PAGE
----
Some of the greatest saints were once despicable sinners-in fact, even after conversion they still struggled. Christ assured the thief on the cross a place in Paradise. Paul the persecutor became the great apostle. John Newton, a pastor and the composer of the hymn "Amazing Grace," wrote his epitaph to read:

"John Newton

Once an Infidel and Libertine,

A Servant of Slaves in Africa,…

By the Rich Mercy of our Lord and Saviour Jesus Christ,

Preserved, Restored, Pardoned

And Appointed to Preach the Faith

He had Long Laboured to Destroy."

—Grace Irwin, Servant of Slaves: A Biographical Novel of John Newton (Grand Rapids, Mich.: Eerdmans, 1961), p. 433.

George Mueller, a dissolute youth, became a great man of faith and a father to thousands of orphans. Out of his recovery from alcoholism, Bill Wilson founded Alcoholics Anonymous. The salvation that all these people experienced gave them a ministry to the fallen.

Some people might be tempted to think If God's grace is so abundant, why not sin all the more? Why is this idea wrong? Rom. 6:1-4.  

All of the saints mentioned above regretted their past sin. Furthermore, though God forgives sin, He does not prevent its consequences (Exod. 34:7). David's sin led to the death of four of his sons, caused a civil war, and weakened the moral fiber of the nation. "Though David repented of his sin and was forgiven and accepted by the Lord, he reaped the baleful harvest of the seed he himself had sown."—Patriarchs and Prophets, p. 723. The pleasures of sin are only "for a season" (Heb. 11:25), while the results are long-lasting and bitter.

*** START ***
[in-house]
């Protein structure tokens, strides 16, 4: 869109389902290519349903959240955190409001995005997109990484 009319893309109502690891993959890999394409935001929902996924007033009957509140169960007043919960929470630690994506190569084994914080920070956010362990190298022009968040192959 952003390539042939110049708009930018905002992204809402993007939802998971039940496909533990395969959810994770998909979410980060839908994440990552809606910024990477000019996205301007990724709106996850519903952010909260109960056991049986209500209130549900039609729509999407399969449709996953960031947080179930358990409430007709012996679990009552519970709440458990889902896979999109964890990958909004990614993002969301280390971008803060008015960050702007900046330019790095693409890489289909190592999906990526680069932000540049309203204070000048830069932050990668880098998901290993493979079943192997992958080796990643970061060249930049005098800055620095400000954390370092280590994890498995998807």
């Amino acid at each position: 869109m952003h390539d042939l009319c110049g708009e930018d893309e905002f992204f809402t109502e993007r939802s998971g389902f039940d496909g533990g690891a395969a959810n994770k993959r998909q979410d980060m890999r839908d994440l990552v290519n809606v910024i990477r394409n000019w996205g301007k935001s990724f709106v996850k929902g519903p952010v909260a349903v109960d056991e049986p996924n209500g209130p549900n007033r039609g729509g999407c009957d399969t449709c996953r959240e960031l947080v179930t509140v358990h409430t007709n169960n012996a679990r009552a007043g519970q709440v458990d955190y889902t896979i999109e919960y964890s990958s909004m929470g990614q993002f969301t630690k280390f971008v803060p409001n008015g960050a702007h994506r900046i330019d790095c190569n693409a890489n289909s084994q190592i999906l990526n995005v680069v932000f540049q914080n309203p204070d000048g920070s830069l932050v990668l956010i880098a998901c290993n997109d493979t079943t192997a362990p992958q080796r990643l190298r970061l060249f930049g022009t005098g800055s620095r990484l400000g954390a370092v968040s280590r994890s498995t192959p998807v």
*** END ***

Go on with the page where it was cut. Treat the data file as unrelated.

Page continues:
A young woman, pregnant out of wedlock, accepts Jesus Christ as her Savior.  How do you help her understand that though her sins are forgiven, the consequences can remain?  Is not part of our ministry as Christians to help people work through these consequences?  

Friday February 2

FURTHER STUDY:  Read Psalm 130. This psalm is another prayer of penitence. It "is the confession of a sinner who in despair cries unto the Lord for forgiveness. He recognizes that if the Lord should deal with him according to his sin, his case would be hopeless. The Lord reveals Himself to this sinner as a pardoning God."-The SDA Bible Commentary, vol. 3, p. 915.

Read "Repentance" and "Confession" in the book Steps to Christ, pp. 23-41.  

"David often triumphed in God, and yet he dwelt much upon his own unworthiness and sinfulness. His conscience was not asleep or dead. 'My sin,' he cried, 'is ever before me.' He did not flatter himself that sin was a matter with which he had nothing to do, and that should not concern him. As he saw the depths of deceit in his heart, he was deeply disgusted with himself, and prayed that God would keep him back by His power from presumptuous sins, and cleanse him from secret faults."—Ellen G. White Comments, The SDA Bible Commentary, vol. 3, p. 1147:3, "A Live Conscience Leads to Confession."

"God intended the history of David's fall to serve as a warning that even those whom He has greatly blessed and favored are not to feel secure and neglect watchfulness and prayer."—Patriarchs and Prophets, p. 724.

1. What ultimately was the foundation of David's acceptance with God?  Was it his sorrow, his confession, his repentance?  Or was it the righteousness of Christ credited to Him?  
2. Why must our hope of salvation be rooted not in ourselves but in Christ?